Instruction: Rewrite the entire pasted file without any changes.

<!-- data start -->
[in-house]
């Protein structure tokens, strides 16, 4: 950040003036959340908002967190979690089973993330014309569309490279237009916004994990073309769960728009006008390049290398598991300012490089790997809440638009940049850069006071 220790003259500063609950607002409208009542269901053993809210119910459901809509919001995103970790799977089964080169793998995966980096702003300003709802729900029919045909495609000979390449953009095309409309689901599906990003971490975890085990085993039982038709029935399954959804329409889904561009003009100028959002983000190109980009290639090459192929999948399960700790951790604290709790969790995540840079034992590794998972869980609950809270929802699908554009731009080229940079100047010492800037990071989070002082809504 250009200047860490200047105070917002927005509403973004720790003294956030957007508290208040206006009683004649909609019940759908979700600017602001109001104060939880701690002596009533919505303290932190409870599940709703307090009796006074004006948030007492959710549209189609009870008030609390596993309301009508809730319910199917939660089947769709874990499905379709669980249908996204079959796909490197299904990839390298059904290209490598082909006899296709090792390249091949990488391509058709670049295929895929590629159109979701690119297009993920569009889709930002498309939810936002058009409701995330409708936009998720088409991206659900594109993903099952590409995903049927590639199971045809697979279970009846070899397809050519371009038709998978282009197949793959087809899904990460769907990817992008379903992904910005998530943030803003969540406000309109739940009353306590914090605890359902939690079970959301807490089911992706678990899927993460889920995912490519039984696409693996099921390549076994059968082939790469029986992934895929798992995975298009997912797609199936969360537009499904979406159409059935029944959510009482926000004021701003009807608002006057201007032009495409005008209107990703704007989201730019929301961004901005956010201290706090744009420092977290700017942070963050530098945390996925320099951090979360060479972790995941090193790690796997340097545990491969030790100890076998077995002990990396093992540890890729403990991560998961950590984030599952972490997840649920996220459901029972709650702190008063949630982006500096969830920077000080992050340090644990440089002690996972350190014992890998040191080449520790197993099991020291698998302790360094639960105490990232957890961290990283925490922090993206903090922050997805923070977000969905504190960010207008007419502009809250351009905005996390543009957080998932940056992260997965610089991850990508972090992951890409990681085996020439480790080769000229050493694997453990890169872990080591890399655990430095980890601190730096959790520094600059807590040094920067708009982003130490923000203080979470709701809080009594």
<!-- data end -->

[in-house]
């Protein structure tokens, strides 16, 4: 950040003036959340908002967190979690089973993330014309569309490279237009916004994990073309769960728009006008390049290398598991300012490089790997809440638009940049850069006071 220790003259500063609950607002409208009542269901053993809210119910459901809509919001995103970790799977089964080169793998995966980096702003300003709802729900029919045909495609000979390449953009095309409309689901599906990003971490975890085990085993039982038709029935399954959804329409889904561009003009100028959002983000190109980009290639090459192929999948399960700790951790604290709790969790995540840079034992590794998972869980609950809270929802699908554009731009080229940079100047010492800037990071989070002082809504 250009200047860490200047105070917002927005509403973004720790003294956030957007508290208040206006009683004649909609019940759908979700600017602001109001104060939880701690002596009533919505303290932190409870599940709703307090009796006074004006948030007492959710549209189609009870008030609390596993309301009508809730319910199917939660089947769709874990499905379709669980249908996204079959796909490197299904990839390298059904290209490598082909006899296709090792390249091949990488391509058709670049295929895929590629159109979701690119297009993920569009889709930002498309939810936002058009409701995330409708936009998720088409991206659900594109993903099952590409995903049927590639199971045809697979279970009846070899397809050519371009038709998978282009197949793959087809899904990460769907990817992008379903992904910005998530943030803003969540406000309109739940009353306590914090605890359902939690079970959301807490089911992706678990899927993460889920995912490519039984696409693996099921390549076994059968082939790469029986992934895929798992995975298009997912797609199936969360537009499904979406159409059935029944959510009482926000004021701003009807608002006057201007032009495409005008209107990703704007989201730019929301961004901005956010201290706090744009420092977290700017942070963050530098945390996925320099951090979360060479972790995941090193790690796997340097545990491969030790100890076998077995002990990396093992540890890729403990991560998961950590984030599952972490997840649920996220459901029972709650702190008063949630982006500096969830920077000080992050340090644990440089002690996972350190014992890998040191080449520790197993099991020291698998302790360094639960105490990232957890961290990283925490922090993206903090922050997805923070977000969905504190960010207008007419502009809250351009905005996390543009957080998932940056992260997965610089991850990508972090992951890409990681085996020439480790080769000229050493694997453990890169872990080591890399655990430095980890601190730096959790520094600059807590040094920067708009982003130490923000203080979470709701809080009594």